A potential panacea has arrived in the form of the Critical Legal Students Network (CLSN) and Radical Lawyers’ Network (RLN). CLSN is a fortnightly discussion group started by fourth-year LLB students Oscar Monaghan, Jim Clifford, Judy Zhu and fifth-year student Ellen O’Brien. The group aims to create space for reflection, education, and networking amongst members with a focus on “transformative social change,” Monaghan tells me. Similarly, recent UTS law graduate Chris Gall informs me his vision for RLN is to “create decentralized groups of legal students and professionals” that will “organize around their own projects and draw upon support from other groups in the networks.”
CLSN and RLN draw strongly on the intellectual and methodological traditions of the Critical Legal Studies movement. Challenging the basic assumptions of objectivity and equality before the law, they examine the power of race, class, gender, socioeconomic status, and sexuality in modern legal systems.
Both networks reject the orthodox ‘black letter’ approach adopted by orthodox law schools, which focuses on a technical understanding of the legal system and presents its rules as neutral or objective. Gall rebuts the framework, asserting that it fails to ask: “who wins, who loses… and how we could do things better?” Monaghan, too, is skeptical of black letter pedagogy. “Divorcing the study of law from the study of power provides only the veneer of understanding,” he says. Rather, CLSN and RLN both advocate for holistic understandings of the law and its intersection with race, class, gender and ability.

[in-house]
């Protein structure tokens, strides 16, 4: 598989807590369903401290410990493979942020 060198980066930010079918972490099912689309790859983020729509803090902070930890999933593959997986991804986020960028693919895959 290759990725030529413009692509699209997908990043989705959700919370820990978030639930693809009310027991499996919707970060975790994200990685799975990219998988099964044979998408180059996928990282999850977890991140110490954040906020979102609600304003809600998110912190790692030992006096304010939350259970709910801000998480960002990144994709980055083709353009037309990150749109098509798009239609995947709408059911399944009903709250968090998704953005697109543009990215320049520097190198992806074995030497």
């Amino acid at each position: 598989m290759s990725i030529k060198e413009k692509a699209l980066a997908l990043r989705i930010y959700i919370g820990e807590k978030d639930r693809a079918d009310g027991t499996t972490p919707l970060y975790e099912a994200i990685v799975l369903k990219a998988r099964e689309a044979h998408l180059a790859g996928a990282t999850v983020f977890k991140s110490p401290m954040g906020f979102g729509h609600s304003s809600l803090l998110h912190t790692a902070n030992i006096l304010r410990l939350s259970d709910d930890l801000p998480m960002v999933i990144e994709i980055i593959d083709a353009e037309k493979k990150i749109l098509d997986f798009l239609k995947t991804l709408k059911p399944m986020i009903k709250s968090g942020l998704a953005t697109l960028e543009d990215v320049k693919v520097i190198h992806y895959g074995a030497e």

Sydney University Law Society (SULS) President James Higgins agrees with the contention that the law school’s black letter approach is insufficient. “Most law schools aren’t necessarily in the business of producing reformist lawyers,” he observes. “Sydney, in particular, has a history of its graduates taking the commercial law path.”
“Change is often slow in large institutions, but I think Sydney is moving in the right direction and will continue to do so with the involvement of passionate students and staff,” he adds.
The intransigence of Sydney Law School is not an exceptional phenomenon. Gall is similarly critical of UTS Law. Subjects that carry critical perspectives are relegated to “the fringes of legal education, usually taught as optional electives,” he says, “and usually [cover] too much content in too little time.”
The content of a legal education is not even its sole limitation. Down south, the University of Melbourne’s eponymous ‘Melbourne Model’ further stratifies enrolment on financial capacity. In a controversial move in 2008, Vice Chancellor Glyn Davies compressed the university’s 96 undergraduate courses into just six programs, placing a greater emphasis on expensive post-graduate education.
At Melbourne, a law degree is offered only through the cost-prohibitive Juris Doctor (JD) program. The JD requires students to complete and finance prior studies; the three-year course costs $110,162. By comparison, Sydney Law School’s most expensive undergraduate program, the five-year B. Economics/B. Law, costs $50,425. In 2011, only half of Melbourne University’s JD students held Commonwealth Supported Places (CSPs) leaving the other half to pay full fees.
Dean Spade, a Seattle-based lawyer and activist, asserts that even the work of the noblest legal practitioners ultimately amounts to little more than bureaucratic muck-raking. In his essay For Those Considering Law School, Spade contends that social change “doesn’t come from the top – from elites granting change through legislation or courts.” On a practical level, he suggests that students “need to form [their] own reading groups and other support spaces to learn what is not taught.”
The emergence of student networks like CLSN and RLN certainly demonstrate that top-tier law schools have a lot to learn and to teach.